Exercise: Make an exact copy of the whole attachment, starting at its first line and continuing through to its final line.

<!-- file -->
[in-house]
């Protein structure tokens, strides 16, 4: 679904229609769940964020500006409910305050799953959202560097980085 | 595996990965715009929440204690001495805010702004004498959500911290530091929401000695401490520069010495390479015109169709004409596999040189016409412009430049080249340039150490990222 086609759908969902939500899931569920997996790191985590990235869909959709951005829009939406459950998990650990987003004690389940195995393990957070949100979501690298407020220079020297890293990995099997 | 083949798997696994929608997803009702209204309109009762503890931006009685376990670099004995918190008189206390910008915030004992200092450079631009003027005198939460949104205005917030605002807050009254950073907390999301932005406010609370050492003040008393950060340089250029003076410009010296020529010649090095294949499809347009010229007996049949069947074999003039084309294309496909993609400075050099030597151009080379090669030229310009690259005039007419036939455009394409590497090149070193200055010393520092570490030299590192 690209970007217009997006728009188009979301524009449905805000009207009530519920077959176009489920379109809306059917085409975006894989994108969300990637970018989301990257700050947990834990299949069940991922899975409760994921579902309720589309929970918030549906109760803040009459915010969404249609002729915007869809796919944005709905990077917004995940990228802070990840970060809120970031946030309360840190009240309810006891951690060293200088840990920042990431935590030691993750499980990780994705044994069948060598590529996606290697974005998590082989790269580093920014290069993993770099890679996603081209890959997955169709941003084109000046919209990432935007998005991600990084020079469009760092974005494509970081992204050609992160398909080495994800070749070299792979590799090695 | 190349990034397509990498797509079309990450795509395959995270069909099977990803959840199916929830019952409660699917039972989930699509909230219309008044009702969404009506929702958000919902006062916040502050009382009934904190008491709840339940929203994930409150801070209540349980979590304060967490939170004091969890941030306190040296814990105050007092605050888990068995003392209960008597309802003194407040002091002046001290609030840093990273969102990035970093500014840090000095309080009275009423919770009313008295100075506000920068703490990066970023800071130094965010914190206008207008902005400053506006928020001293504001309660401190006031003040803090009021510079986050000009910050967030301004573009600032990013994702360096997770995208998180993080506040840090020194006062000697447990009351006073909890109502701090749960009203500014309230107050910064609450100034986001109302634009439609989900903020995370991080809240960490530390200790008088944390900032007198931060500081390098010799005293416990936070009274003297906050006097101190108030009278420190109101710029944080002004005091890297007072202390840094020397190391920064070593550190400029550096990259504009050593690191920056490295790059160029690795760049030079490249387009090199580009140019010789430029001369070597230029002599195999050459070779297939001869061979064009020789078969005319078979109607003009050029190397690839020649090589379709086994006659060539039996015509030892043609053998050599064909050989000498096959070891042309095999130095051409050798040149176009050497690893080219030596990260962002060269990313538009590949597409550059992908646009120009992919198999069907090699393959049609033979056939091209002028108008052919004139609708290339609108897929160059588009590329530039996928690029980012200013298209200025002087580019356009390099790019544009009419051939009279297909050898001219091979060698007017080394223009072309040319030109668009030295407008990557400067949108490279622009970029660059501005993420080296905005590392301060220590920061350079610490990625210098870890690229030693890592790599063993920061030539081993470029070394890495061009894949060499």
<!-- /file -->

[in-house]
């Protein structure tokens, strides 16, 4: 679904229609769940964020500006409910305050799953959202560097980085 | 595996990965715009929440204690001495805010702004004498959500911290530091929401000695401490520069010495390479015109169709004409596999040189016409412009430049080249340039150490990222 086609759908969902939500899931569920997996790191985590990235869909959709951005829009939406459950998990650990987003004690389940195995393990957070949100979501690298407020220079020297890293990995099997 | 083949798997696994929608997803009702209204309109009762503890931006009685376990670099004995918190008189206390910008915030004992200092450079631009003027005198939460949104205005917030605002807050009254950073907390999301932005406010609370050492003040008393950060340089250029003076410009010296020529010649090095294949499809347009010229007996049949069947074999003039084309294309496909993609400075050099030597151009080379090669030229310009690259005039007419036939455009394409590497090149070193200055010393520092570490030299590192 690209970007217009997006728009188009979301524009449905805000009207009530519920077959176009489920379109809306059917085409975006894989994108969300990637970018989301990257700050947990834990299949069940991922899975409760994921579902309720589309929970918030549906109760803040009459915010969404249609002729915007869809796919944005709905990077917004995940990228802070990840970060809120970031946030309360840190009240309810006891951690060293200088840990920042990431935590030691993750499980990780994705044994069948060598590529996606290697974005998590082989790269580093920014290069993993770099890679996603081209890959997955169709941003084109000046919209990432935007998005991600990084020079469009760092974005494509970081992204050609992160398909080495994800070749070299792979590799090695 | 190349990034397509990498797509079309990450795509395959995270069909099977990803959840199916929830019952409660699917039972989930699509909230219309008044009702969404009506929702958000919902006062916040502050009382009934904190008491709840339940929203994930409150801070209540349980979590304060967490939170004091969890941030306190040296814990105050007092605050888990068995003392209960008597309802003194407040002091002046001290609030840093990273969102990035970093500014840090000095309080009275009423919770009313008295100075506000920068703490990066970023800071130094965010914190206008207008902005400053506006928020001293504001309660401190006031003040803090009021510079986050000009910050967030301004573009600032990013994702360096997770995208998180993080506040840090020194006062000697447990009351006073909890109502701090749960009203500014309230107050910064609450100034986001109302634009439609989900903020995370991080809240960490530390200790008088944390900032007198931060500081390098010799005293416990936070009274003297906050006097101190108030009278420190109101710029944080002004005091890297007072202390840094020397190391920064070593550190400029550096990259504009050593690191920056490295790059160029690795760049030079490249387009090199580009140019010789430029001369070597230029002599195999050459070779297939001869061979064009020789078969005319078979109607003009050029190397690839020649090589379709086994006659060539039996015509030892043609053998050599064909050989000498096959070891042309095999130095051409050798040149176009050497690893080219030596990260962002060269990313538009590949597409550059992908646009120009992919198999069907090699393959049609033979056939091209002028108008052919004139609708290339609108897929160059588009590329530039996928690029980012200013298209200025002087580019356009390099790019544009009419051939009279297909050898001219091979060698007017080394223009072309040319030109668009030295407008990557400067949108490279622009970029660059501005993420080296905005590392301060220590920061350079610490990625210098870890690229030693890592790599063993920061030539081993470029070394890495061009894949060499």